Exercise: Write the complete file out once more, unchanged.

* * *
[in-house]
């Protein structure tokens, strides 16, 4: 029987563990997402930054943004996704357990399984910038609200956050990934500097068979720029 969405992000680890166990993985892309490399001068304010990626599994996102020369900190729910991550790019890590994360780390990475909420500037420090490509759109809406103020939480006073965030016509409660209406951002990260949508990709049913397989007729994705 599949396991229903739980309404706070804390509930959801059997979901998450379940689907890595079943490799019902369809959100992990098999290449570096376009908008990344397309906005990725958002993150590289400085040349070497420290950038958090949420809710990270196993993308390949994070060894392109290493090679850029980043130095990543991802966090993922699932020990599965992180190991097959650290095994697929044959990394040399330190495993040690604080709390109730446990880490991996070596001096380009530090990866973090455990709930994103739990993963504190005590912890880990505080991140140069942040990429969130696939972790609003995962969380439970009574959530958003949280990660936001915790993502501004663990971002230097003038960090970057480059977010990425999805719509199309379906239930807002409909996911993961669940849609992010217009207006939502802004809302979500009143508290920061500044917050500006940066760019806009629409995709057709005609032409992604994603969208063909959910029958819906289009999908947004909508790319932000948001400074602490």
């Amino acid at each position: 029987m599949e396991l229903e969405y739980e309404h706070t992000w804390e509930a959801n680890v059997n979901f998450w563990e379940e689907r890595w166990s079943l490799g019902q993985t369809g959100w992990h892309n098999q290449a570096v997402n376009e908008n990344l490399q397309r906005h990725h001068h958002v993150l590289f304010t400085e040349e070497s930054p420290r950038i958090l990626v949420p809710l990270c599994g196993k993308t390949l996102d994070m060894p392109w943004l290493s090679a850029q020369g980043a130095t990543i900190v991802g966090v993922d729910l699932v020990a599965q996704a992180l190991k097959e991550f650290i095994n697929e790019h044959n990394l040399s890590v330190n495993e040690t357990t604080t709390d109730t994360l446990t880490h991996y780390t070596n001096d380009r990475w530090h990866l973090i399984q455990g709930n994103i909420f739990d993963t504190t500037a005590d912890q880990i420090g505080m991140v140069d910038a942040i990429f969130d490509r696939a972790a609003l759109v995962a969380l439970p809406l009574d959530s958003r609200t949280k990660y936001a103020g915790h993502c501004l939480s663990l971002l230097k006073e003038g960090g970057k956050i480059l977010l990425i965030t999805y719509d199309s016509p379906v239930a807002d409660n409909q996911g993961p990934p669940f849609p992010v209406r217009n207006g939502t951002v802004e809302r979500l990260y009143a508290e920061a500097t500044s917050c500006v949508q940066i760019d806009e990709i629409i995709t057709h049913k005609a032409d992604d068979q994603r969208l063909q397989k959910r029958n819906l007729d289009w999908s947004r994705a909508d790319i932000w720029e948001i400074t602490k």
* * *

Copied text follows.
[in-house]
């Protein structure tokens, strides 16, 4: 029987563990997402930054943004996704357990399984910038609200956050990934500097068979720029 969405992000680890166990993985892309490399001068304010990626599994996102020369900190729910991550790019890590994360780390990475909420500037420090490509759109809406103020939480006073965030016509409660209406951002990260949508990709049913397989007729994705 599949396991229903739980309404706070804390509930959801059997979901998450379940689907890595079943490799019902369809959100992990098999290449570096376009908008990344397309906005990725958002993150590289400085040349070497420290950038958090949420809710990270196993993308390949994070060894392109290493090679850029980043130095990543991802966090993922699932020990599965992180190991097959650290095994697929044959990394040399330190495993040690604080709390109730446990880490991996070596001096380009530090990866973090455990709930994103739990993963504190005590912890880990505080991140140069942040990429969130696939972790609003995962969380439970009574959530958003949280990660936001915790993502501004663990971002230097003038960090970057480059977010990425999805719509199309379906239930807002409909996911993961669940849609992010217009207006939502802004809302979500009143508290920061500044917050500006940066760019806009629409995709057709005609032409992604994603969208063909959910029958819906289009999908947004909508790319932000948001400074602490």
């Amino acid at each position: 029987m599949e396991l229903e969405y739980e309404h706070t992000w804390e509930a959801n680890v059997n979901f998450w563990e379940e689907r890595w166990s079943l490799g019902q993985t369809g959100w992990h892309n098999q290449a570096v997402n376009e908008n990344l490399q397309r906005h990725h001068h958002v993150l590289f304010t400085e040349e070497s930054p420290r950038i958090l990626v949420p809710l990270c599994g196993k993308t390949l996102d994070m060894p392109w943004l290493s090679a850029q020369g980043a130095t990543i900190v991802g966090v993922d729910l699932v020990a599965q996704a992180l190991k097959e991550f650290i095994n697929e790019h044959n990394l040399s890590v330190n495993e040690t357990t604080t709390d109730t994360l446990t880490h991996y780390t070596n001096d380009r990475w530090h990866l973090i399984q455990g709930n994103i909420f739990d993963t504190t500037a005590d912890q880990i420090g505080m991140v140069d910038a942040i990429f969130d490509r696939a972790a609003l759109v995962a969380l439970p809406l009574d959530s958003r609200t949280k990660y936001a103020g915790h993502c501004l939480s663990l971002l230097k006073e003038g960090g970057k956050i480059l977010l990425i965030t999805y719509d199309s016509p379906v239930a807002d409660n409909q996911g993961p990934p669940f849609p992010v209406r217009n207006g939502t951002v802004e809302r979500l990260y009143a508290e920061a500097t500044s917050c500006v949508q940066i760019d806009e990709i629409i995709t057709h049913k005609a032409d992604d068979q994603r969208l063909q397989k959910r029958n819906l007729d289009w999908s947004r994705a909508d790319i932000w720029e948001i400074t602490k």